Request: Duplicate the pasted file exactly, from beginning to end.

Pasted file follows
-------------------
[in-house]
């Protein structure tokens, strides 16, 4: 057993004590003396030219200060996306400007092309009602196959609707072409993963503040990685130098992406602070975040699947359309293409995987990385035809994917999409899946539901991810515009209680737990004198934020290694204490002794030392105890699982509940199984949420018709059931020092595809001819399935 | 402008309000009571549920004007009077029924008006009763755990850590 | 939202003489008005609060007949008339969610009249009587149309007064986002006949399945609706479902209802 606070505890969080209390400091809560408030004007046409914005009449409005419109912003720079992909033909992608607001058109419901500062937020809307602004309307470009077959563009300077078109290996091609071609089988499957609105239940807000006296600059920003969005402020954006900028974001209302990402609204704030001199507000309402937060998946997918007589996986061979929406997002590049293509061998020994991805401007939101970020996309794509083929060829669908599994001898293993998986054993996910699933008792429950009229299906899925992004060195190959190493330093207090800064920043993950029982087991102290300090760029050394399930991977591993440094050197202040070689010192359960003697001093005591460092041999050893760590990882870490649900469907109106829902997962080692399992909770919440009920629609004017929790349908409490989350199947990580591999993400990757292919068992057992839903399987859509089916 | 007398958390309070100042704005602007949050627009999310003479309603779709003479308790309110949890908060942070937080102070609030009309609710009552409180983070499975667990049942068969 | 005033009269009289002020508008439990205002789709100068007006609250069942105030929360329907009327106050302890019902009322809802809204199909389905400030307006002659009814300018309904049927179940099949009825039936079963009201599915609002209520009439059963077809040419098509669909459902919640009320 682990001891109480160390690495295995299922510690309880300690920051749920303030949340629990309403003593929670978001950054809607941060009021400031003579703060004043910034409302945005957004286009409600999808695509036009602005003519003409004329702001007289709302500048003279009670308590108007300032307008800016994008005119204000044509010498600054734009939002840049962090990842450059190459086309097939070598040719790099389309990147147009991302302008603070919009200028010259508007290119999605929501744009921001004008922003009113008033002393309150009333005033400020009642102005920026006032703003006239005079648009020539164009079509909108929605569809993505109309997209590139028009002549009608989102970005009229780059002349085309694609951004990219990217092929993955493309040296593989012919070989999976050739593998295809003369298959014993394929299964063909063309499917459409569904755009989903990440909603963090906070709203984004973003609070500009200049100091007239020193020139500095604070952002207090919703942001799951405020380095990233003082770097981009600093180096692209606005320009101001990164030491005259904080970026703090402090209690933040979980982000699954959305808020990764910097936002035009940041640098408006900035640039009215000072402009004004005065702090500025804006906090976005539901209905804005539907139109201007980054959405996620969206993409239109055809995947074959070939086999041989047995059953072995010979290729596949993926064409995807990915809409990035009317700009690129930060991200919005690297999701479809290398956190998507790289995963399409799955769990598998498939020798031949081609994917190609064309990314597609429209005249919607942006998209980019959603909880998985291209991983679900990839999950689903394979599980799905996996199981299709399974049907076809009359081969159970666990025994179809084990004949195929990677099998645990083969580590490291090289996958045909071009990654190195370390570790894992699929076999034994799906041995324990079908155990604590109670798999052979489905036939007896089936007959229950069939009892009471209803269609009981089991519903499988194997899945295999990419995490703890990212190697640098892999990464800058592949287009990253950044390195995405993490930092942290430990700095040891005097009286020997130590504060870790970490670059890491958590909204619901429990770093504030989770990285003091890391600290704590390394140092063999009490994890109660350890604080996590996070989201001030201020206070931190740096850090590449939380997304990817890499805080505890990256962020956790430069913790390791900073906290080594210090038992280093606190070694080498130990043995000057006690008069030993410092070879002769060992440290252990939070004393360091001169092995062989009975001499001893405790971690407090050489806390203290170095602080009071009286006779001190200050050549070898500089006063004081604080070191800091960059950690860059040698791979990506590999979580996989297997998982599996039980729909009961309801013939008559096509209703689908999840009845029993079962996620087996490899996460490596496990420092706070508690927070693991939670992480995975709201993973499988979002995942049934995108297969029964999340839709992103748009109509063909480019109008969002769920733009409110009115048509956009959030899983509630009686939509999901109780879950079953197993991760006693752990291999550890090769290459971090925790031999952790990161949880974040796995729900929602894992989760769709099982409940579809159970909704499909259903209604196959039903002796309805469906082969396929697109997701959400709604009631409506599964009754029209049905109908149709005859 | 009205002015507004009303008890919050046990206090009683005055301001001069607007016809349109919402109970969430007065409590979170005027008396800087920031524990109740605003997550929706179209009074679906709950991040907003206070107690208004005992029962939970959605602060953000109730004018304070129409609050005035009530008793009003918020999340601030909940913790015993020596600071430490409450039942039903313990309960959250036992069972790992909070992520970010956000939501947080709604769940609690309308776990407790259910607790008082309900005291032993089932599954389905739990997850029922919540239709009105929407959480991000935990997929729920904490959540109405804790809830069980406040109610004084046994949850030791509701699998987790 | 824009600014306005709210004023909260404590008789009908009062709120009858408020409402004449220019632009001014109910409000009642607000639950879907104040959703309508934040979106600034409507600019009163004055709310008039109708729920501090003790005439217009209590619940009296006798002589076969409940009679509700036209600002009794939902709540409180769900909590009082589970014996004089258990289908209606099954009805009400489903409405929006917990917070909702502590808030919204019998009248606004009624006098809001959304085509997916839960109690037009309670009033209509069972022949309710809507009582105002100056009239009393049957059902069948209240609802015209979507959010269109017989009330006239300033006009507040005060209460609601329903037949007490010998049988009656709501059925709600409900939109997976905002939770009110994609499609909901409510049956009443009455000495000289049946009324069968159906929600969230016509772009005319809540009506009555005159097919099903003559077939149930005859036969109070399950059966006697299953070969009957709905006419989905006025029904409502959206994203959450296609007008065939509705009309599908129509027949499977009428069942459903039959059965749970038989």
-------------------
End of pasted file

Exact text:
[in-house]
């Protein structure tokens, strides 16, 4: 057993004590003396030219200060996306400007092309009602196959609707072409993963503040990685130098992406602070975040699947359309293409995987990385035809994917999409899946539901991810515009209680737990004198934020290694204490002794030392105890699982509940199984949420018709059931020092595809001819399935 | 402008309000009571549920004007009077029924008006009763755990850590 | 939202003489008005609060007949008339969610009249009587149309007064986002006949399945609706479902209802 606070505890969080209390400091809560408030004007046409914005009449409005419109912003720079992909033909992608607001058109419901500062937020809307602004309307470009077959563009300077078109290996091609071609089988499957609105239940807000006296600059920003969005402020954006900028974001209302990402609204704030001199507000309402937060998946997918007589996986061979929406997002590049293509061998020994991805401007939101970020996309794509083929060829669908599994001898293993998986054993996910699933008792429950009229299906899925992004060195190959190493330093207090800064920043993950029982087991102290300090760029050394399930991977591993440094050197202040070689010192359960003697001093005591460092041999050893760590990882870490649900469907109106829902997962080692399992909770919440009920629609004017929790349908409490989350199947990580591999993400990757292919068992057992839903399987859509089916 | 007398958390309070100042704005602007949050627009999310003479309603779709003479308790309110949890908060942070937080102070609030009309609710009552409180983070499975667990049942068969 | 005033009269009289002020508008439990205002789709100068007006609250069942105030929360329907009327106050302890019902009322809802809204199909389905400030307006002659009814300018309904049927179940099949009825039936079963009201599915609002209520009439059963077809040419098509669909459902919640009320 682990001891109480160390690495295995299922510690309880300690920051749920303030949340629990309403003593929670978001950054809607941060009021400031003579703060004043910034409302945005957004286009409600999808695509036009602005003519003409004329702001007289709302500048003279009670308590108007300032307008800016994008005119204000044509010498600054734009939002840049962090990842450059190459086309097939070598040719790099389309990147147009991302302008603070919009200028010259508007290119999605929501744009921001004008922003009113008033002393309150009333005033400020009642102005920026006032703003006239005079648009020539164009079509909108929605569809993505109309997209590139028009002549009608989102970005009229780059002349085309694609951004990219990217092929993955493309040296593989012919070989999976050739593998295809003369298959014993394929299964063909063309499917459409569904755009989903990440909603963090906070709203984004973003609070500009200049100091007239020193020139500095604070952002207090919703942001799951405020380095990233003082770097981009600093180096692209606005320009101001990164030491005259904080970026703090402090209690933040979980982000699954959305808020990764910097936002035009940041640098408006900035640039009215000072402009004004005065702090500025804006906090976005539901209905804005539907139109201007980054959405996620969206993409239109055809995947074959070939086999041989047995059953072995010979290729596949993926064409995807990915809409990035009317700009690129930060991200919005690297999701479809290398956190998507790289995963399409799955769990598998498939020798031949081609994917190609064309990314597609429209005249919607942006998209980019959603909880998985291209991983679900990839999950689903394979599980799905996996199981299709399974049907076809009359081969159970666990025994179809084990004949195929990677099998645990083969580590490291090289996958045909071009990654190195370390570790894992699929076999034994799906041995324990079908155990604590109670798999052979489905036939007896089936007959229950069939009892009471209803269609009981089991519903499988194997899945295999990419995490703890990212190697640098892999990464800058592949287009990253950044390195995405993490930092942290430990700095040891005097009286020997130590504060870790970490670059890491958590909204619901429990770093504030989770990285003091890391600290704590390394140092063999009490994890109660350890604080996590996070989201001030201020206070931190740096850090590449939380997304990817890499805080505890990256962020956790430069913790390791900073906290080594210090038992280093606190070694080498130990043995000057006690008069030993410092070879002769060992440290252990939070004393360091001169092995062989009975001499001893405790971690407090050489806390203290170095602080009071009286006779001190200050050549070898500089006063004081604080070191800091960059950690860059040698791979990506590999979580996989297997998982599996039980729909009961309801013939008559096509209703689908999840009845029993079962996620087996490899996460490596496990420092706070508690927070693991939670992480995975709201993973499988979002995942049934995108297969029964999340839709992103748009109509063909480019109008969002769920733009409110009115048509956009959030899983509630009686939509999901109780879950079953197993991760006693752990291999550890090769290459971090925790031999952790990161949880974040796995729900929602894992989760769709099982409940579809159970909704499909259903209604196959039903002796309805469906082969396929697109997701959400709604009631409506599964009754029209049905109908149709005859 | 009205002015507004009303008890919050046990206090009683005055301001001069607007016809349109919402109970969430007065409590979170005027008396800087920031524990109740605003997550929706179209009074679906709950991040907003206070107690208004005992029962939970959605602060953000109730004018304070129409609050005035009530008793009003918020999340601030909940913790015993020596600071430490409450039942039903313990309960959250036992069972790992909070992520970010956000939501947080709604769940609690309308776990407790259910607790008082309900005291032993089932599954389905739990997850029922919540239709009105929407959480991000935990997929729920904490959540109405804790809830069980406040109610004084046994949850030791509701699998987790 | 824009600014306005709210004023909260404590008789009908009062709120009858408020409402004449220019632009001014109910409000009642607000639950879907104040959703309508934040979106600034409507600019009163004055709310008039109708729920501090003790005439217009209590619940009296006798002589076969409940009679509700036209600002009794939902709540409180769900909590009082589970014996004089258990289908209606099954009805009400489903409405929006917990917070909702502590808030919204019998009248606004009624006098809001959304085509997916839960109690037009309670009033209509069972022949309710809507009582105002100056009239009393049957059902069948209240609802015209979507959010269109017989009330006239300033006009507040005060209460609601329903037949007490010998049988009656709501059925709600409900939109997976905002939770009110994609499609909901409510049956009443009455000495000289049946009324069968159906929600969230016509772009005319809540009506009555005159097919099903003559077939149930005859036969109070399950059966006697299953070969009957709905006419989905006025029904409502959206994203959450296609007008065939509705009309599908129509027949499977009428069942459903039959059965749970038989």